Olafur Eliasson bewitches the palace of Versailles
A tall, slender waterfall seems to fall from the sky, a garden looms with of fog, and in the center of the palace, a carpet of glacial residue surges to enchant the visitor’s experience.
Over the past 8 years, the palace of Versailles has hosted a series of exhibitions in which artists create a dialogue between their own work and the architecture of the iconic French castle. This summer it’s the turn of the admirable Danish artist Olafur Eliasson, best known for The Weather Project in which when he tamed the sun for insertion into an immense gallery at the Tate Modern in London. His is one of the most evocative and somatic interventions in the history of Versailles.
The presentation is divided into two parts, one of which takes place outdoors, among the gardens and bodies of water. A second is inside the imposing halls of the palace. In the Versailles gardens, the Scandinavian artist created three monumental pieces that make reference to the state of water and climate change. The first, titled Waterfall, is a huge cascade built over the Grand Canal, and which appears as a torrent of water falling directly from heaven.
This waterfall reinvigorates the engineering ingenuity of the past. It is as constructed as the court was, and I’ve left the construction open for all to see – a seemingly foreign element that expands the scope of human imagination.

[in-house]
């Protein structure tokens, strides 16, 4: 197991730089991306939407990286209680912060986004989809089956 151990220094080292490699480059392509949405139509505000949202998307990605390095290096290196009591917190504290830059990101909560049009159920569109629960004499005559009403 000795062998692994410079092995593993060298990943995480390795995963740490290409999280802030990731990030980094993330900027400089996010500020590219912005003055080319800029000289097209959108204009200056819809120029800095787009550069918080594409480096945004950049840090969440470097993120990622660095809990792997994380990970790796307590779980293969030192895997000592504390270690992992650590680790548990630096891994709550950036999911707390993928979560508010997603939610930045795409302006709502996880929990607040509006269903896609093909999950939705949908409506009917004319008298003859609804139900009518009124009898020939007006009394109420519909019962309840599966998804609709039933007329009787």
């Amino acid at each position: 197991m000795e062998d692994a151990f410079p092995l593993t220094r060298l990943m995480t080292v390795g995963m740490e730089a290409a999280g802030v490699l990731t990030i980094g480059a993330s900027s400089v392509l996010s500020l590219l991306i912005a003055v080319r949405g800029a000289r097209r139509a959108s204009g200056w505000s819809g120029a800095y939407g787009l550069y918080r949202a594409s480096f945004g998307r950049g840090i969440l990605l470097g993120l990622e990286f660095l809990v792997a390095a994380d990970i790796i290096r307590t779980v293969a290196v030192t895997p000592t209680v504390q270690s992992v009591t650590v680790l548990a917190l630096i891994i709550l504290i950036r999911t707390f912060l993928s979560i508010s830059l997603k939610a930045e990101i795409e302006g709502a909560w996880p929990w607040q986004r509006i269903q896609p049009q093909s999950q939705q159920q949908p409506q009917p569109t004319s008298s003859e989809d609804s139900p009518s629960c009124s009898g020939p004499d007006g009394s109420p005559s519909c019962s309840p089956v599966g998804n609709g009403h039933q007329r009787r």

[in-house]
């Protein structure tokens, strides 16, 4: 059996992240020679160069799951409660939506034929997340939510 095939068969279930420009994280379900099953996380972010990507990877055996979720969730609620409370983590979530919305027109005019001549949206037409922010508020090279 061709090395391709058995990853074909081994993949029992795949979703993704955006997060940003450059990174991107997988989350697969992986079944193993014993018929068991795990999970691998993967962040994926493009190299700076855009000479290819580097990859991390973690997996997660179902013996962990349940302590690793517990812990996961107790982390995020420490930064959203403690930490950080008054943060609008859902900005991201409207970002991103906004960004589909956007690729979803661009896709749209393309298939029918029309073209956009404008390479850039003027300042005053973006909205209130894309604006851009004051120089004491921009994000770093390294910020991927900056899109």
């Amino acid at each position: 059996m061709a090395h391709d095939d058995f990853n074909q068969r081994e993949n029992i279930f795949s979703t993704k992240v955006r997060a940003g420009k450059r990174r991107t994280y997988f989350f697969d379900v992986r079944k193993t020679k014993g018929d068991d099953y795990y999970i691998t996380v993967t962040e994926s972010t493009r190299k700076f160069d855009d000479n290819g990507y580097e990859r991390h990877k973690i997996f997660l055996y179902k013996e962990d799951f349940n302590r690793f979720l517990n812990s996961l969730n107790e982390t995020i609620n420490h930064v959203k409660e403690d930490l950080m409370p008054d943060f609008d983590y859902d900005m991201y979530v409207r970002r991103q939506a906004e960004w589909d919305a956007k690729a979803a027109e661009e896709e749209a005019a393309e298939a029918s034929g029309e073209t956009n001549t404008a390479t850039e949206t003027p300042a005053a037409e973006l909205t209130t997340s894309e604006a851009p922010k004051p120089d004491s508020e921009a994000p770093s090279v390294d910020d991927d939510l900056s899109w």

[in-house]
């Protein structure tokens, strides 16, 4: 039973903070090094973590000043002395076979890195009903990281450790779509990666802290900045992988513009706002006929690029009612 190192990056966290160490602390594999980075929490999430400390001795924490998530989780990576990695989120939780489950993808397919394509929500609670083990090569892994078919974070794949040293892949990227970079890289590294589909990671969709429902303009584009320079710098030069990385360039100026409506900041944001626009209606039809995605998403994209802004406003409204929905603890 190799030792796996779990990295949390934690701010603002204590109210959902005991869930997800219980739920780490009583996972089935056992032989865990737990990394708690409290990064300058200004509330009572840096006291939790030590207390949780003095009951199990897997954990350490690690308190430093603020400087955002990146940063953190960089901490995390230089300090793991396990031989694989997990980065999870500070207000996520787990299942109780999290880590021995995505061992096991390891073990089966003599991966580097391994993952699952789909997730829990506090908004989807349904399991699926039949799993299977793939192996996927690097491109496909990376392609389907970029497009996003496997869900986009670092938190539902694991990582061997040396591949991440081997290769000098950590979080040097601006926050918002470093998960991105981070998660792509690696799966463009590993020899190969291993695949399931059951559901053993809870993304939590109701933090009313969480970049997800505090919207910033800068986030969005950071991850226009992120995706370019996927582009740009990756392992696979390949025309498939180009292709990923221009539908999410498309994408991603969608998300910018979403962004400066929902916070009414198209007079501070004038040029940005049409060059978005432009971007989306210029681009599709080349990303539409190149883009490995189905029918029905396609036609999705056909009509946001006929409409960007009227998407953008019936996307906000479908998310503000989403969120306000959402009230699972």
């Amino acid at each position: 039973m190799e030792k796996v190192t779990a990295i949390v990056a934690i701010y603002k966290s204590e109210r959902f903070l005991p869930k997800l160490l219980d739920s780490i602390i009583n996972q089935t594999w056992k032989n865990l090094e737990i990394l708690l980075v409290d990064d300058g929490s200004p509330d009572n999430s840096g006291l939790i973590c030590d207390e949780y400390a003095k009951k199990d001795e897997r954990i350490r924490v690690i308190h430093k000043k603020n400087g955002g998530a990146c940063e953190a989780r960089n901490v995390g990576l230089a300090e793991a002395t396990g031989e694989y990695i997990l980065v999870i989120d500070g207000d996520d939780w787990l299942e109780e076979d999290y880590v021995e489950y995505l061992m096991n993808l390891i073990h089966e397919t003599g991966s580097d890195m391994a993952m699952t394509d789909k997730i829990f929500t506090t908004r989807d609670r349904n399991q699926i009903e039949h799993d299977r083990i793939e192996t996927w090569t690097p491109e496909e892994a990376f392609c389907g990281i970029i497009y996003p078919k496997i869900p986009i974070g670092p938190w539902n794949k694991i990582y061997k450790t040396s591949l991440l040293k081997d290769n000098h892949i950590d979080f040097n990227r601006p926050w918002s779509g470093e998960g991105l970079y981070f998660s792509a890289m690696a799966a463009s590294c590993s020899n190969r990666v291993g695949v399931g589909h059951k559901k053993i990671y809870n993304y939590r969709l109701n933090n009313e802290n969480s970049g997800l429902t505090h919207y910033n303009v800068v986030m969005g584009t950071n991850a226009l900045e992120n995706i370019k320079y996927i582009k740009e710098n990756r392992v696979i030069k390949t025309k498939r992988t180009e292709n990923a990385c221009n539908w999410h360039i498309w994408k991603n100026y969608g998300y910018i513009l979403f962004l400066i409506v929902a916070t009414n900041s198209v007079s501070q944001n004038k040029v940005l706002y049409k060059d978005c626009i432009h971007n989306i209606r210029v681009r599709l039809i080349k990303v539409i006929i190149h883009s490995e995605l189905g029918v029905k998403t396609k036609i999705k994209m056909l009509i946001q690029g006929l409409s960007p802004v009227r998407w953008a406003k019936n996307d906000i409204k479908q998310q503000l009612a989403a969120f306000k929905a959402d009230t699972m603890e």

The second part of the triptych, no less beautiful than the ghostly waterfall, is Fog Assembly, a circular frame which creates a misty landscape, enveloping visitors in a curtain of fog. The outdoor structure becomes a part of the manicured garden but in an ephemeral landscape where everything – trees and humans – are a specter that haunts the garden. “I use fog and water to amplify the feelings of impermanence and transformation,” Eliasson said.
In the center of the palace, in an area known as the Bosquet de la Colonnade, the third outdoor installation, Glacial Rock Flour Garden, represents water in its solid state. A carpet of glacial debris and sedimentary rock is marked with a maze of white and gray cracks, all surrounding the central arcade statue.
Within the palace, six more works are integrated, more subtly, into the architecture. These produce disorienting reflections of the space. Curator of the project, Alfred Pacquement, related that these works are designed to “challenge our vision of the world through projected light, kaleidoscopic views, mirrors, and complex geometric sculptures.”
The dialogue of the artist is not only with the architecture of the palace, but with the ideology of French King, Luis XIV, who designed gardens to be shown to visitors in a highly specific way. Recall that one great legacy of the Baroque is in its shameless attempts to influence. Having had no problem being highly manipulative (as with his visual effects), Eliasson delivers a clear message to the observer. He related:
The Versailles that I have been dreaming up is a place that empowers everyone. It invites visitors to take control of the authorship of their experience instead of simply consuming and being dazzled by the grandeur.
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